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Open Access Publications from the University of California

Digital Microfluidic Lab-on-a-Chip Platform for the Culture and Analysis of Three-Dimensional Multicellular Spheroids

  • Author(s): Aijian, Andrew
  • Advisor(s): Garrell, Robin
  • et al.
Abstract

Cell spheroids are compact, multicellular aggregates grown in vitro that mimic the three-dimensional morphology of in vivo tissues, thereby providing a more physiologically relevant tissue and disease model than cells cultured in two-dimensional monolayers. Despite the advantages of cell spheroids, their use in routine biomedical research has been limited, in part by the lack of automated, user-friendly, and flexible techniques for cell spheroid culture and analysis. Digital (droplet) microfluidics (DμF) enables the manipulation of discrete drops of liquid through the controlled application of electric fields. Because it allows automated and flexible liquid handling, DμF has the potential to address many of the shortcomings associated with current cell spheroid culture techniques. This dissertation describes the design, fabrication, and operation of a DμF platform that enables the culture and analysis of three-dimensional, multicellular spheroids.

To enable spheroid culture on a DμF device, a novel device architecture was developed that incorporates through-holes, or `wells', in the bottom plate of the device that allow for the formation of hanging drops of controlled volume and composition. With the ability to create and address hanging drops in situ, protocols for automated cell spheroid culture were developed. Using DμF liquid handling, spheroids can be initiated and maintained on the device for at least 96 hours, exhibiting good viability (>90%) and size uniformity (~8% CV intra-experiment, ~16% CV inter-experiment). Automated spheroid-based drug screening and migration assays were also performed, demonstrating the ability to create and assay spheroids with higher-order tissue properties as well as stimulate relevant physiological processes. An optimized DμF peptide mass fingerprinting (PMF) sample preparation technique that could be useful for the in situ preparation and analysis of spheroid protein secretions was also developed.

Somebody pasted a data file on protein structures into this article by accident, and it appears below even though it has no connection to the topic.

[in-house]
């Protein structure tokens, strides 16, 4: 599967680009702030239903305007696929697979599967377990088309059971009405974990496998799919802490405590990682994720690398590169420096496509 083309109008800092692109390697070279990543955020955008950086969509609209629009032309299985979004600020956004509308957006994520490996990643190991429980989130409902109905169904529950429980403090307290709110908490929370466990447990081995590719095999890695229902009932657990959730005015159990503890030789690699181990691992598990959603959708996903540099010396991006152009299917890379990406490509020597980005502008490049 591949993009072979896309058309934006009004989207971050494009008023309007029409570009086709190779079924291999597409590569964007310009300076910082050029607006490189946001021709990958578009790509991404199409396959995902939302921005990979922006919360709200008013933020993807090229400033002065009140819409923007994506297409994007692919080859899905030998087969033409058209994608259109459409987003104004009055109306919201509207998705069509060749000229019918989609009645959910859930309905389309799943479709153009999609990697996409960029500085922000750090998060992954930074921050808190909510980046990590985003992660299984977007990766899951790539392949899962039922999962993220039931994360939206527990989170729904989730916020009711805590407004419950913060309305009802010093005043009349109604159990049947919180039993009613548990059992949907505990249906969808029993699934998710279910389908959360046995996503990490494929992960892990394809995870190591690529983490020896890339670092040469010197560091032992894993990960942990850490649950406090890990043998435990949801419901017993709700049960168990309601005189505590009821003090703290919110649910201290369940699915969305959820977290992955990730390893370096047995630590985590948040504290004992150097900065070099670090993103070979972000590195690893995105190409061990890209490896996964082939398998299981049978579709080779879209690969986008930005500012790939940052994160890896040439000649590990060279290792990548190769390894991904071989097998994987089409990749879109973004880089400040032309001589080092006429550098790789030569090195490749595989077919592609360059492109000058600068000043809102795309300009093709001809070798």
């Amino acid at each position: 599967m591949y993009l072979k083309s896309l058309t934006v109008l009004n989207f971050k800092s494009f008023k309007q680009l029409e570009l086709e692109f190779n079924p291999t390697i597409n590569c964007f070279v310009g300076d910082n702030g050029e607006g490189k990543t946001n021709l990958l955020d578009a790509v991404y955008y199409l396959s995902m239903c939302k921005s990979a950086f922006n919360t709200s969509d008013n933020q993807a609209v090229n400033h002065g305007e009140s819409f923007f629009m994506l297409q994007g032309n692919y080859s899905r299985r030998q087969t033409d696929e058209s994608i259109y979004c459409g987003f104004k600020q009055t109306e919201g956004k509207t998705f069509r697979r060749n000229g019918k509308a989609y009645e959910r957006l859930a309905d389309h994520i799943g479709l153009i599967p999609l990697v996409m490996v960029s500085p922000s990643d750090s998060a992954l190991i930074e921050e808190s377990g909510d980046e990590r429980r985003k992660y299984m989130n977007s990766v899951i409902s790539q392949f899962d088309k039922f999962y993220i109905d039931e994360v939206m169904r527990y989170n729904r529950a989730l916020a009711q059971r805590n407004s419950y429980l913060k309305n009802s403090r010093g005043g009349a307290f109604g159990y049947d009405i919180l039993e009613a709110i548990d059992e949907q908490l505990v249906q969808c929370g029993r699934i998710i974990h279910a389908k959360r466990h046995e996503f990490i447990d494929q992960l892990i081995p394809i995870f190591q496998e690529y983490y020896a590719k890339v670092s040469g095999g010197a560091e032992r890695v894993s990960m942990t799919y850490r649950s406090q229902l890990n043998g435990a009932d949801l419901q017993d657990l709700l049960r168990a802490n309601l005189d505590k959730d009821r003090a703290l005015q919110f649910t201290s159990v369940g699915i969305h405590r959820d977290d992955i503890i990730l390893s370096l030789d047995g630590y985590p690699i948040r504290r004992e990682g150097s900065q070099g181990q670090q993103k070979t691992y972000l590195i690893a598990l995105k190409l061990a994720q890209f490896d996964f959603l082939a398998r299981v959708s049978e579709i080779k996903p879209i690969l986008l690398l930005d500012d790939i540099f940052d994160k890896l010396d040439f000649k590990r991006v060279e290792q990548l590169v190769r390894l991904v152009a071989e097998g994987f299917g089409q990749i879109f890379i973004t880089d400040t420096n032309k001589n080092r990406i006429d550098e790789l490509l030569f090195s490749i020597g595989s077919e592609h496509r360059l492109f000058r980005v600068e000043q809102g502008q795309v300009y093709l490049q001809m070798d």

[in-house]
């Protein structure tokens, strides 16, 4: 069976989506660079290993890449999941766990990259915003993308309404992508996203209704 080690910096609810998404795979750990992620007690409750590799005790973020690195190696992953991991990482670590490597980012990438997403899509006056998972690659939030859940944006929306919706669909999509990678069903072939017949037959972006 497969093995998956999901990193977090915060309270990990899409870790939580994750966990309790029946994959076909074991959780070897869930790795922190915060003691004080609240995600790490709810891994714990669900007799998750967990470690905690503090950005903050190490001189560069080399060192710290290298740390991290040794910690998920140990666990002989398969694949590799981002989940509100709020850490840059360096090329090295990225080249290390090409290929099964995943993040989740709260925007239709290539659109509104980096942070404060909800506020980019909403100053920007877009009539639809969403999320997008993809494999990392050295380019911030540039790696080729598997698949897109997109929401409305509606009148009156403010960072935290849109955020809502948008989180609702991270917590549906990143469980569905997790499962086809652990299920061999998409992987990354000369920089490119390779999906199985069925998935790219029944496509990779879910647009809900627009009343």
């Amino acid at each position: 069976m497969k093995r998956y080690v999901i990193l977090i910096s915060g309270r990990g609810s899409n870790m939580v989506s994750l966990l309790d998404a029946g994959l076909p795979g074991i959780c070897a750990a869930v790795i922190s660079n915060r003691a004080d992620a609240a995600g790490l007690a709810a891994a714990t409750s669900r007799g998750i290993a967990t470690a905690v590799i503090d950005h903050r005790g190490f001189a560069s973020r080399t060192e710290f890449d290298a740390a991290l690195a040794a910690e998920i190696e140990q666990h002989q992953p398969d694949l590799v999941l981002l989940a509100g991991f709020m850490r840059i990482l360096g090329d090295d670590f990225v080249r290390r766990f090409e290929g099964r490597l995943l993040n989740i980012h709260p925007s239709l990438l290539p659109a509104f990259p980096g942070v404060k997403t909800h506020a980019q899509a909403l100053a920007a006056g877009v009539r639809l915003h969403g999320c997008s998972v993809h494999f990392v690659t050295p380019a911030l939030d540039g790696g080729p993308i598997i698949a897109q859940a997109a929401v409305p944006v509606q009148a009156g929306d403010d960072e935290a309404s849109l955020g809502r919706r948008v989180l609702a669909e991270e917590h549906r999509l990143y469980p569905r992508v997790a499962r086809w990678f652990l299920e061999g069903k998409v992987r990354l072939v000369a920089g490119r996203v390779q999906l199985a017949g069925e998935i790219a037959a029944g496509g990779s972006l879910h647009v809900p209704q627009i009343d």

The platform described here advances the field of digital microfluidics by introducing a novel functionality, hanging drop formation, which enables the culture of large, three-dimensional micro-tissues on a DμF device. Improvements to the handling of biological solutions on a digital microfluidic device are also presented. This DμF platform also represents an advance in the field of tissue engineering by providing a novel means of automating the culture and analysis of individually addressable cell spheroids. A DμF platform that facilitates the culture and analysis of cell spheroids can potentially lower the barriers to adoption for the use of cell spheroids in routine biomedical research. Ultimately, broader use of spheroids in cell-based assays and screens has the potential to improve pre-clinical drug development efficiency and provide more physiologically relevant insights into our basic understanding of tissues and diseases.

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